of the Kings is known to have suffered from floods and earthquakes.
More recently humidity and the effects of mass tourism are
having a detrimental effect on the area.
about the condition of the tomb, the Getty Institute devised
a scheme in 1992 to save the tomb. During the same year, the
Egyptian government announced a 5-year project, with experts
from the Institute and in the Supreme Council of Antiquities
(SCA) spending up to 18 months studying the tomb's wall painting
and comparing their current state with photographs taken when
the tomb was first opened. The next 18 months were to be spent
treating the painting to try to slow down the deterioration.
The team would then continue to monitor the tomb, for perhaps
a further two years, before any decision was made on whether
to allow it to be opened to tourists.
5-year plan remained just that - a plan. The unique tomb "has
been open to tourists from all over the world from 6 am to
6 pm," said Mohamed EI-Saghir, Head of Antiquities in Upper
Egypt, who believes that "the tomb does not need restoration;
there is continual checking and inspection on the part of
the SCA. Like other tombs in the valley, glass has been installed
on the walls to prevent touching, and wooden floors have been
installed to prevent dust from rising."
years ago a suggestion was made to build a replica of Tutankhamun's
tomb on the necropolis, but after months of discussion at
various levels, the idea was shelved, the argument being that
tourists come all the way to Egypt to see the real thing not
an imitation of the tomb has been reconstructed a few kilometers
south of Cairo in Dr Ragab's Pharaonic Village, complete with
replicas of its contents, based on photographs and documentary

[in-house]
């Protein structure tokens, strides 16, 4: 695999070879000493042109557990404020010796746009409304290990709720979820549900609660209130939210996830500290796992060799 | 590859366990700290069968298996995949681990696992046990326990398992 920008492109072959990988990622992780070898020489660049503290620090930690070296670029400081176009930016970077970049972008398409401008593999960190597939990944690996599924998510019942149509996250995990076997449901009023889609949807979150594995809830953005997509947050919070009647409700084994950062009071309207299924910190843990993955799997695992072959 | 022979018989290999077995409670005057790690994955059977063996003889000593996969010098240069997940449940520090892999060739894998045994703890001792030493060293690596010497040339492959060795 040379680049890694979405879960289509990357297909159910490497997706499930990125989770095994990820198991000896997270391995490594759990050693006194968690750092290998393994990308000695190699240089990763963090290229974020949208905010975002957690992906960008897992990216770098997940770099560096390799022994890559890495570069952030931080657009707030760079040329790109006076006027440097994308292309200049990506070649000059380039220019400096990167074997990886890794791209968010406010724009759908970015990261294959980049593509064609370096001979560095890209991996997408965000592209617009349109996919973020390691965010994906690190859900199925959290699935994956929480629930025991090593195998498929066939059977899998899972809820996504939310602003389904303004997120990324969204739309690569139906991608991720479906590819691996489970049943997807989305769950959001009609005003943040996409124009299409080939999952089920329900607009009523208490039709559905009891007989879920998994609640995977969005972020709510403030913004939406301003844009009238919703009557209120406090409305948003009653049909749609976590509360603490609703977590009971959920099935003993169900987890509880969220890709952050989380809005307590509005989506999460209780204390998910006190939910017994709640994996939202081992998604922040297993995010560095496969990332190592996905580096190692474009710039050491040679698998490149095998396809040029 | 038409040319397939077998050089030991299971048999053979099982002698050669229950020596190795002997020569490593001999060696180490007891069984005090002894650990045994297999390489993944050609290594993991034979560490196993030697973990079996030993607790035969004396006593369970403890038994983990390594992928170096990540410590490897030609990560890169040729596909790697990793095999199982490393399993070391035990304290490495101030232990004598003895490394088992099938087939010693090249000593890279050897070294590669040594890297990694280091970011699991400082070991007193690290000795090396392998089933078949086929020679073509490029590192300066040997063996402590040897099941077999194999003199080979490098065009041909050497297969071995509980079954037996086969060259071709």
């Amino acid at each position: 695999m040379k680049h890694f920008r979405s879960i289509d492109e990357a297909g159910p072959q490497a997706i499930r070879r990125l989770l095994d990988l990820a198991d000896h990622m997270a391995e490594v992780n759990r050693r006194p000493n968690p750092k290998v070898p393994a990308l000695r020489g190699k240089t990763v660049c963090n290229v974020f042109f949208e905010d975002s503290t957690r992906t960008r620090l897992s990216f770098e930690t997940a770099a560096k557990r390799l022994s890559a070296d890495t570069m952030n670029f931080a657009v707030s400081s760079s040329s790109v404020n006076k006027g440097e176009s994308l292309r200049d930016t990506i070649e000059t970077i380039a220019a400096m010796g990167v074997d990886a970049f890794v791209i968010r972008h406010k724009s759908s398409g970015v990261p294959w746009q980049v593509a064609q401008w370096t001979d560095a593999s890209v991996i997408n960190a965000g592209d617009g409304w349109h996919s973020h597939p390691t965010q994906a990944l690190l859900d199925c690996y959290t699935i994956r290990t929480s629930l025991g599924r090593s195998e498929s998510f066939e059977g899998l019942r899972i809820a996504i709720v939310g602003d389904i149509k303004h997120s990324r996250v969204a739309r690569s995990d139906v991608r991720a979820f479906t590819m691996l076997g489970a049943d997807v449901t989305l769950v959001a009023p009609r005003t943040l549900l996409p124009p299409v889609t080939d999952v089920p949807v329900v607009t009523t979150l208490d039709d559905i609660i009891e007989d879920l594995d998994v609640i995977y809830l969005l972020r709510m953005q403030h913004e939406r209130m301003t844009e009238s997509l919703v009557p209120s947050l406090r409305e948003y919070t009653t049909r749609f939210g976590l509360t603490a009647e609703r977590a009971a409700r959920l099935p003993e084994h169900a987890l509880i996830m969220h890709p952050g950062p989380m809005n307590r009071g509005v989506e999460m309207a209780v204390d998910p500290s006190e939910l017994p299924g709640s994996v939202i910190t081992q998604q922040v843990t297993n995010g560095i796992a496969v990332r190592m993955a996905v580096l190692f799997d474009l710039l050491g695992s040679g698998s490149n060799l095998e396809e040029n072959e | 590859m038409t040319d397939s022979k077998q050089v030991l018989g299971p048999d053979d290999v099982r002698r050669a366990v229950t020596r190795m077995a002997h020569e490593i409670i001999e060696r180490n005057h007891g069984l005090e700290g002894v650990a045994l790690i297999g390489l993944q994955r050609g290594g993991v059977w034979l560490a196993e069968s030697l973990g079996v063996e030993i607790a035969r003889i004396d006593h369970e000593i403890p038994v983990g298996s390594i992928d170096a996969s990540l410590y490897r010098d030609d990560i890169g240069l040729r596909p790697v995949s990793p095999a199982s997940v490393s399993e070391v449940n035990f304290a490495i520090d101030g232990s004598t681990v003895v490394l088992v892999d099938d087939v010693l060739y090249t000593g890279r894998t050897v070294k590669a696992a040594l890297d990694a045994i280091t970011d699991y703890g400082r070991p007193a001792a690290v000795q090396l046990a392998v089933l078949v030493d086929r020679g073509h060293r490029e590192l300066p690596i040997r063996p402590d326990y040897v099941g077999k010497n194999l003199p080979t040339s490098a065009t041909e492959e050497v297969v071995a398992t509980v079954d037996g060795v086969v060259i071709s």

evidence of the tomb as it was when first opened. The fascination
and mystique that has surrounded the boy king since 1922 look
set to continue well into this millennium.
its Structure and decorations, the tomb is one of the least
impressive. It is the immense treasures of art and archaeology
it has yielded, that have made it the most famous. The tomb,
discovered in the early part of the 1900's, had been hastily
prepared for a Pharaoh of secondary importance, who died earlier.
The only room to be decorated was the burial chamber, one
decorations show Ay, the second husband of Nefertiti and successor
to Tutankamun, performing the "opening of the eyes and mouth"
ceremony on the mummy in the guise of Osiris. The tomb had
no sooner been filled with its furnishings and sealed than
it was "visited" by the thieves. They were evidently disturbed
and succeeded in making off with only a few objects. Summarily
redecorated and sealed anew by the priests, it was buried
a hundred years later by debris when the tomb of Ramses IX
was built higher up. The waste material cancelled all traces
and it was forgotten for 3000 years, until it was brought
back to light in 1922 thanks to Howard Carter's experience
discovery of the tomb in a valley that had already been thoroughly
'excavated' brought the archaelogist great fame, but also
the bitter realization of just how much had been lost to mankind
when the tombs of Pharaohs as great as Amenophis III, Seti
I, Ramses II and Ramses III were looted. The treasures found
are now in the Cairo Museum.